Okanagan-Colville Kinship Terms

Anthony Mattina
University of Montana and En'owkin Centre, Penticton, British Columbia

Clara Jack
Okanagan Curriculum Project, Penticton, British Columbia

Abstract. We discuss the appellatives, or the address terms, of Okanagan-Colville (Ok-Cv), an interior Salish language continuum of southern British Columbia and north-central Washington State. Because the majority of Ok-Cv address terms are also kin reference terms, we describe briefly the Ok-Cv kinship system. We also discuss the grammatical properties and the various allomorphs of the terms, calling particular attention to hypocoristic and baby talk forms, and to kin terms used to address unrelated individuals, phenomena that must reflect certain facts of Ok-Cv social organization.

The Role of Metaphor in Kiliwa Kinship and Religion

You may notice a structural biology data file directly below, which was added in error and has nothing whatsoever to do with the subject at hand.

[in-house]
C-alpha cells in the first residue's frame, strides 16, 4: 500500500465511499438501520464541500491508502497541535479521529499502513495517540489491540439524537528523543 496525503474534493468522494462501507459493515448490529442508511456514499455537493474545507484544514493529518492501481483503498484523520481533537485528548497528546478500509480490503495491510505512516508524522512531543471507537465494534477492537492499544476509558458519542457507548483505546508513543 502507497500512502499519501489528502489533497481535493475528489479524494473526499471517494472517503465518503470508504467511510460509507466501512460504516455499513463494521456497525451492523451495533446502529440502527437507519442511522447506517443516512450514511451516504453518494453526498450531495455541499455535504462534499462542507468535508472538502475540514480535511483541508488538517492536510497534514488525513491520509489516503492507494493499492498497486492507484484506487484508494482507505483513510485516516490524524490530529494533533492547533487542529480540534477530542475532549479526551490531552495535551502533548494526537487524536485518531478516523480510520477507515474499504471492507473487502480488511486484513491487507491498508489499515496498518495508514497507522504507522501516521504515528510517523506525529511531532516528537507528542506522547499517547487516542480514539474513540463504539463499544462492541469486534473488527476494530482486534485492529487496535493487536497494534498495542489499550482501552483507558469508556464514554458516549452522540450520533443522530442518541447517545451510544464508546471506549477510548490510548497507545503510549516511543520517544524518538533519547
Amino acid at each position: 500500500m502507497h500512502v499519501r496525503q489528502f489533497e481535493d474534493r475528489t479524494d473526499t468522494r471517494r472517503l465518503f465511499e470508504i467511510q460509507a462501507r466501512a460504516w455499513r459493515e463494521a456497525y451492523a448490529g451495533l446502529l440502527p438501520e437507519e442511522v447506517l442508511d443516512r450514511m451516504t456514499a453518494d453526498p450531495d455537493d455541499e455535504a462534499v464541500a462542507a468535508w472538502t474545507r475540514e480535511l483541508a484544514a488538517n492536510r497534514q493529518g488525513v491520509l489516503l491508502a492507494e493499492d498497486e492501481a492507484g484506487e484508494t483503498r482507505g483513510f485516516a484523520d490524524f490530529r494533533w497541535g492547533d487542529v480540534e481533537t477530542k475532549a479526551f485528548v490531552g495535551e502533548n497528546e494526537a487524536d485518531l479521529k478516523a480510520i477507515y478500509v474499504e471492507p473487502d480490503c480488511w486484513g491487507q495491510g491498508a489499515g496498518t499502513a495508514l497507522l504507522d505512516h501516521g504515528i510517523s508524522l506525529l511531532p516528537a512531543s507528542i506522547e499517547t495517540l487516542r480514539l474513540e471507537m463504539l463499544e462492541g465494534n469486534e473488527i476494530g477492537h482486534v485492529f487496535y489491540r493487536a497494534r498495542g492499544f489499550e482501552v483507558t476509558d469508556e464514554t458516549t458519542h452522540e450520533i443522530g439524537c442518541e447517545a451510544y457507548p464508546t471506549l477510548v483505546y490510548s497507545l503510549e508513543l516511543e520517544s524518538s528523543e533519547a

Mauricio J. Mixco
University of Utah

Abstract. In his ethnographic reconstruction of the culture of the Kiliwa, a Yuman-speaking tribe of Baja California (Mexico), Meigs (1939) mentions the name of a wooden idol known as ñipumjós in approximate Spanish orthography. However, Meigs offers no etymology, grammatical analysis, or translation of this name and only provides a meager description of its role in Kiliwa aboriginal funerary rites. This paper attempts to shed light on both the linguistic and cultural role of this ritual object as well as the metaphors it embodies.

Hypocoristic Names in Hausa

Paul Newman and Mustapha Ahmad
Indiana University

Abstract. This paper describes hypocoristic forms of personal names in Hausa. There are seven different hypocoristic types, some of which can be combined with one another. Six types employ segmental suffixes and one type is formed by partial reduplication. Some of the types display an overall tonal melody; others simply add a tonally fixed affix to a basic name with its inherent tone. The hypocoristic types differ both in their affective/emotive connotations and in who uses them.

A Possible Macro-Chibchan Etymon

Colette Craig
University of Oregon

Kenneth Hale
Massachusetts Institute of Technology